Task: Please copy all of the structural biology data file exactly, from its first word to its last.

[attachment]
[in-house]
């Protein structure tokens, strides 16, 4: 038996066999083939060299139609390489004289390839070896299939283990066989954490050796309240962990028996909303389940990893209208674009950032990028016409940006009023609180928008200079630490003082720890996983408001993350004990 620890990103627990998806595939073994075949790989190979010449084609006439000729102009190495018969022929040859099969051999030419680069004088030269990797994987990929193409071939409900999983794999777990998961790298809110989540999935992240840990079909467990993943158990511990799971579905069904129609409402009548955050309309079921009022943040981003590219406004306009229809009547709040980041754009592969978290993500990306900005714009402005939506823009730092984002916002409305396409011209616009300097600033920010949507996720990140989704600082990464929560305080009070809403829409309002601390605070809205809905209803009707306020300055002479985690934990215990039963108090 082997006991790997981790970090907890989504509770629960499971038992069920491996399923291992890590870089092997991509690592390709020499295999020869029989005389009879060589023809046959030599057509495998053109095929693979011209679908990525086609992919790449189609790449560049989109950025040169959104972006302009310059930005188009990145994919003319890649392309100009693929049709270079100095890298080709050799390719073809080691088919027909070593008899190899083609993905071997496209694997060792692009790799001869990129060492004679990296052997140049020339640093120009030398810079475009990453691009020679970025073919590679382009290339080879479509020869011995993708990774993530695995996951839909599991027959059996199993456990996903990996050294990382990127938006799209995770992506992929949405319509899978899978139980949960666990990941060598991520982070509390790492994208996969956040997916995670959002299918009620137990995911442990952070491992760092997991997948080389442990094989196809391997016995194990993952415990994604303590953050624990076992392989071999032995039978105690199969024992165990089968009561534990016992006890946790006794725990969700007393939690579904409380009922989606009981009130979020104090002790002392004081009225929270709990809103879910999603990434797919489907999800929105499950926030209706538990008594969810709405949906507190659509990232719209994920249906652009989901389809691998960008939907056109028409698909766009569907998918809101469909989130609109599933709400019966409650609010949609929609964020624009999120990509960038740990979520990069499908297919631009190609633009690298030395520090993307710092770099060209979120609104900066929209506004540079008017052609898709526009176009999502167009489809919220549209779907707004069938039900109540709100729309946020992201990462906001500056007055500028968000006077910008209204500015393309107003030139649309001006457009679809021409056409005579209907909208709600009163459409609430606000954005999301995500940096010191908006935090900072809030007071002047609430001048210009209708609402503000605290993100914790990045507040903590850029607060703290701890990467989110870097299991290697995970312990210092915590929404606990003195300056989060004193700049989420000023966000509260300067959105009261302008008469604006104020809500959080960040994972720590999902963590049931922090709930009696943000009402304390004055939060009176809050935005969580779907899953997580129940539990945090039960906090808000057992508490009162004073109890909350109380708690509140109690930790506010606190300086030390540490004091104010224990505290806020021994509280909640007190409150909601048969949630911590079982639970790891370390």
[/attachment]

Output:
[in-house]
């Protein structure tokens, strides 16, 4: 038996066999083939060299139609390489004289390839070896299939283990066989954490050796309240962990028996909303389940990893209208674009950032990028016409940006009023609180928008200079630490003082720890996983408001993350004990 620890990103627990998806595939073994075949790989190979010449084609006439000729102009190495018969022929040859099969051999030419680069004088030269990797994987990929193409071939409900999983794999777990998961790298809110989540999935992240840990079909467990993943158990511990799971579905069904129609409402009548955050309309079921009022943040981003590219406004306009229809009547709040980041754009592969978290993500990306900005714009402005939506823009730092984002916002409305396409011209616009300097600033920010949507996720990140989704600082990464929560305080009070809403829409309002601390605070809205809905209803009707306020300055002479985690934990215990039963108090 082997006991790997981790970090907890989504509770629960499971038992069920491996399923291992890590870089092997991509690592390709020499295999020869029989005389009879060589023809046959030599057509495998053109095929693979011209679908990525086609992919790449189609790449560049989109950025040169959104972006302009310059930005188009990145994919003319890649392309100009693929049709270079100095890298080709050799390719073809080691088919027909070593008899190899083609993905071997496209694997060792692009790799001869990129060492004679990296052997140049020339640093120009030398810079475009990453691009020679970025073919590679382009290339080879479509020869011995993708990774993530695995996951839909599991027959059996199993456990996903990996050294990382990127938006799209995770992506992929949405319509899978899978139980949960666990990941060598991520982070509390790492994208996969956040997916995670959002299918009620137990995911442990952070491992760092997991997948080389442990094989196809391997016995194990993952415990994604303590953050624990076992392989071999032995039978105690199969024992165990089968009561534990016992006890946790006794725990969700007393939690579904409380009922989606009981009130979020104090002790002392004081009225929270709990809103879910999603990434797919489907999800929105499950926030209706538990008594969810709405949906507190659509990232719209994920249906652009989901389809691998960008939907056109028409698909766009569907998918809101469909989130609109599933709400019966409650609010949609929609964020624009999120990509960038740990979520990069499908297919631009190609633009690298030395520090993307710092770099060209979120609104900066929209506004540079008017052609898709526009176009999502167009489809919220549209779907707004069938039900109540709100729309946020992201990462906001500056007055500028968000006077910008209204500015393309107003030139649309001006457009679809021409056409005579209907909208709600009163459409609430606000954005999301995500940096010191908006935090900072809030007071002047609430001048210009209708609402503000605290993100914790990045507040903590850029607060703290701890990467989110870097299991290697995970312990210092915590929404606990003195300056989060004193700049989420000023966000509260300067959105009261302008008469604006104020809500959080960040994972720590999902963590049931922090709930009696943000009402304390004055939060009176809050935005969580779907899953997580129940539990945090039960906090808000057992508490009162004073109890909350109380708690509140109690930790506010606190300086030390540490004091104010224990505290806020021994509280909640007190409150909601048969949630911590079982639970790891370390």